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Serge et Bruno Sourdais Chinon Les Cornuelles 2014

Serge et Bruno Sourdais Chinon Les Cornuelles 2014

Travelling back from the 2018 Salon des Vins de Loire was not the finely tuned travel experience I had hoped it might be. As I have mentioned previously, the salon was cut down to just two days this year, no doubt to reduce costs (a saving which I trust was passed on to the exhibitors in the shape of a lower fee). Usually I leave on the afternoon of the final day, taking a train up to Paris Charles de Gaulle Airport and then a flight home late that evening. This year, with only two days of tasting, to make the most of my time there I booked a seat on an evening train, the plan being to stay overnight in an airport hotel and fly home Wednesday morning.

Things started to go awry on Tuesday, when it started to snow. Us Brits like to poke fun at our railways, and I have certainly experienced long delays in snowy weather on the way to tastings in London in the past, and so it was enlightening to see that the French railways cope no better with snow than the British. Despite apparent bedlam in Angers we departed only five minutes behind schedule, nevertheless that delay gradually worsened as it became apparent that we were in a convoy of trains heading up to Paris, often waiting more than half an hour outside stations for a platform to become available. When we eventually pulled into the airport railway station we were three hours late. The first silver lining in this snowy cloud is that if I had been heading up for an evening flight I have no doubt I would have missed it, so with hindsight my decision to stay overnight was a good one. The second is that supper in my hotel room was accompanied by a glass or two of Vouvray, which only needed ten minutes in the sub-zero temperatures outside on the window ledge to chill to a very drinkable temperature.

Serge et Bruno Sourdais Chinon Les Cornuelles 2014

Anticipating bedlam in the airport, with many flights delayed or cancelled due to bad weather, the next morning I allowed myself two hours to get through passport control and security checks, and I used up most of that time. As it turned out I need not have bothered, as my 9:40am departure was delayed by an hour. And then another hour. And so on. I could have had a post-salon snooze that lasted all morning, because my flight eventually departed mid-afternoon, more than four hours late. The problem seemed to be that our aircraft was parked at the wrong spot in the airport, and they needed buses – apparently in short supply – to take us to it. Whereas the delay on the railways seemed almost inevitable, the airport’s response to the poor weather felt distinctly lackadaisical, and was made worse by inadequate communication.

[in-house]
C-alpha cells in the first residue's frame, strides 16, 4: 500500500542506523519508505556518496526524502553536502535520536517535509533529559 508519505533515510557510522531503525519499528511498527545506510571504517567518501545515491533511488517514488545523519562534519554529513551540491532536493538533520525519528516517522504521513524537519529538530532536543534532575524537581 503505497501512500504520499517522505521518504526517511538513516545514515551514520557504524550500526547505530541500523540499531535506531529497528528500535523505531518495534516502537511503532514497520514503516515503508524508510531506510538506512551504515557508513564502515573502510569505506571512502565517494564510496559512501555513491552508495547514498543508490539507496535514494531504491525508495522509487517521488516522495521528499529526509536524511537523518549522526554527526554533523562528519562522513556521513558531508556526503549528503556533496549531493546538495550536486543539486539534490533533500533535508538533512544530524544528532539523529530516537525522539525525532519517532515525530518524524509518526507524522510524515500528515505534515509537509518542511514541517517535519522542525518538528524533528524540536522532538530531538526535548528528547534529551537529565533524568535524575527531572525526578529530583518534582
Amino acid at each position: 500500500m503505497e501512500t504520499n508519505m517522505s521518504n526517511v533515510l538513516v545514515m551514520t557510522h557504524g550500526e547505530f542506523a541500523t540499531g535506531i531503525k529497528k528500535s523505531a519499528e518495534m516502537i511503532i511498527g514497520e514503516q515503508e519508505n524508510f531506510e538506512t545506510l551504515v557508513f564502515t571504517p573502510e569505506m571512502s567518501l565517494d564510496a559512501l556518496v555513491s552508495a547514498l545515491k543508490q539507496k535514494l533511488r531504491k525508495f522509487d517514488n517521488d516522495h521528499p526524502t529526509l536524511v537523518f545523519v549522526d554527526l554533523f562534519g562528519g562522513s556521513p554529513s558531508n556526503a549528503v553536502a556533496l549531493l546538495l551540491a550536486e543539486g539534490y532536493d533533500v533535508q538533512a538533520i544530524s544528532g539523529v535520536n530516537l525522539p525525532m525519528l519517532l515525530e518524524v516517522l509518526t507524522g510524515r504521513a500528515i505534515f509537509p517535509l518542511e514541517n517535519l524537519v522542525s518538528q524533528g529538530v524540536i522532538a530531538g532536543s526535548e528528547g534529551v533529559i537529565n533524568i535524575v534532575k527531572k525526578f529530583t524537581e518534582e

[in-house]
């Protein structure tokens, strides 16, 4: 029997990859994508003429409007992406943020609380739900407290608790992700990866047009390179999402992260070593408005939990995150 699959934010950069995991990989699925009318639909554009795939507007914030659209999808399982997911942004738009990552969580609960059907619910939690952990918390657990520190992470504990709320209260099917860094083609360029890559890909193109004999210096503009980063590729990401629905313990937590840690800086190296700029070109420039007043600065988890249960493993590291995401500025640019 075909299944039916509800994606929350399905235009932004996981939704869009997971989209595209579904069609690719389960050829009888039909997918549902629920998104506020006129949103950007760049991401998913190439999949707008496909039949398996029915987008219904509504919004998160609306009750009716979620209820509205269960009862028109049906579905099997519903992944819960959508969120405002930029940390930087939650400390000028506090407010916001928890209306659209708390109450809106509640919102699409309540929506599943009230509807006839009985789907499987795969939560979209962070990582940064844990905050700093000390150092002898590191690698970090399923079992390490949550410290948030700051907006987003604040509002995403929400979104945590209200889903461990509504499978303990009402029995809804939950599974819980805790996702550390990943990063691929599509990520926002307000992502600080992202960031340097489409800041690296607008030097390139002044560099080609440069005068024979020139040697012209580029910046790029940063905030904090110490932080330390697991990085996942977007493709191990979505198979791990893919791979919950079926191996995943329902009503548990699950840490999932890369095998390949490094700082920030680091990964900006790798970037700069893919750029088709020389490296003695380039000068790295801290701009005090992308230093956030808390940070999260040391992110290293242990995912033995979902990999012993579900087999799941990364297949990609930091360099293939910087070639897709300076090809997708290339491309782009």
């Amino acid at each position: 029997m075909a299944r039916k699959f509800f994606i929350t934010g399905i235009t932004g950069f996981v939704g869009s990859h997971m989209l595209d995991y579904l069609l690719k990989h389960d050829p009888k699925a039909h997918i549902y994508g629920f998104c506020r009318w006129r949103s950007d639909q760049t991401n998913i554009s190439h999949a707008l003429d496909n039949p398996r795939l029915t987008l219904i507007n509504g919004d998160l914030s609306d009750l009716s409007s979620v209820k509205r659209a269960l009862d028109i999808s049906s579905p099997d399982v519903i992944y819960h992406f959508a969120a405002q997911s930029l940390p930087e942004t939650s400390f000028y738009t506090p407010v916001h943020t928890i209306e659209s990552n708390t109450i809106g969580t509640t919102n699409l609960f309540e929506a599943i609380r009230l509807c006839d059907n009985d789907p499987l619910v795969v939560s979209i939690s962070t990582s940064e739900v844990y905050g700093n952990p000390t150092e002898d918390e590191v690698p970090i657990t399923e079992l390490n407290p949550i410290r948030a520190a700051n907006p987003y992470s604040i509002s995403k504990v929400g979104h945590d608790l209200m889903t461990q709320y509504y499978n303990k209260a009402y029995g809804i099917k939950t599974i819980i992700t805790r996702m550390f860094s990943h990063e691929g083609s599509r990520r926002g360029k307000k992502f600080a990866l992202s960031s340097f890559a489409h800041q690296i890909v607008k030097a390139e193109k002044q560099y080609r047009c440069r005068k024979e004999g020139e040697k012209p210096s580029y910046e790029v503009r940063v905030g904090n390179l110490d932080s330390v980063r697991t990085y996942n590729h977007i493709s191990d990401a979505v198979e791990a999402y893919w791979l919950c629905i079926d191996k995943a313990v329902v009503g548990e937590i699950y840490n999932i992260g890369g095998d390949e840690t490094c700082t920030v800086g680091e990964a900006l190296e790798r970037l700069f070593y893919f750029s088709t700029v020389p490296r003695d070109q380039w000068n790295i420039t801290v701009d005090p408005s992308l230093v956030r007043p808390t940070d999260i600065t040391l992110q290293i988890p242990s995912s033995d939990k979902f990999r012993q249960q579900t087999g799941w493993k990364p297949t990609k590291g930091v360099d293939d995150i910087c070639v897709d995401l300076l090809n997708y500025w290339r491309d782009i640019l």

After all that wintery fun I was glad to get home and taste a little sunshine, and where better to turn to than Chinon, and a wine from a successful vintage. The Loire Valley has seen an unprecedented run of fine red wine vintages in recent years, starting in 2014, with excellent potential in 2015, 2016 and 2017. While yields might be lower than hoped for due to frost in the latter two vintages, there is certainly no problem with quality, and I have been gradually adding wines to my cellar as they have been released. One of the first I picked up was this wine, from Serge et Bruno Sourdais, who are located up on the desirable limestone côte, right next-door to Jaulin-Plaisantin as it happens. Les Cornuelles comes from a vineyard of the same name which is close to Clos Guillot, although cornuelles is also a name for a soil rich in small stones of flint and which has a reputation for being easy to work. Apart from its barely legible gold-on-brown label one of the most striking features of the 2014 Chinon Les Cornuelles from Serge et Bruno Sourdais is its vibrant crimson-black hue in the glass, one which seems to speak of the ripe potential within the vintage. It has a great nose, filled with primary fruit at the moment, black cherry, damson and blackberry crumble, along with some slightly oaky buttery notes mixed with smoke and little nuances of black olive and thyme. The palate is cool, yet clearly substantial, with a frame of ripe, velvety-firm tannins which persist through the middle, end and finish. It is a firm, grippy but with a ripe flavour profile, with strong acidity in keeping with the slightly cooler and more tense vintage profile. Overall, this is a wine of fabulous fruit, vaguely phenolic, substantial but washed with freshening acidity too. This has impressive potential for the cellar. 95/100 (8/2/18)

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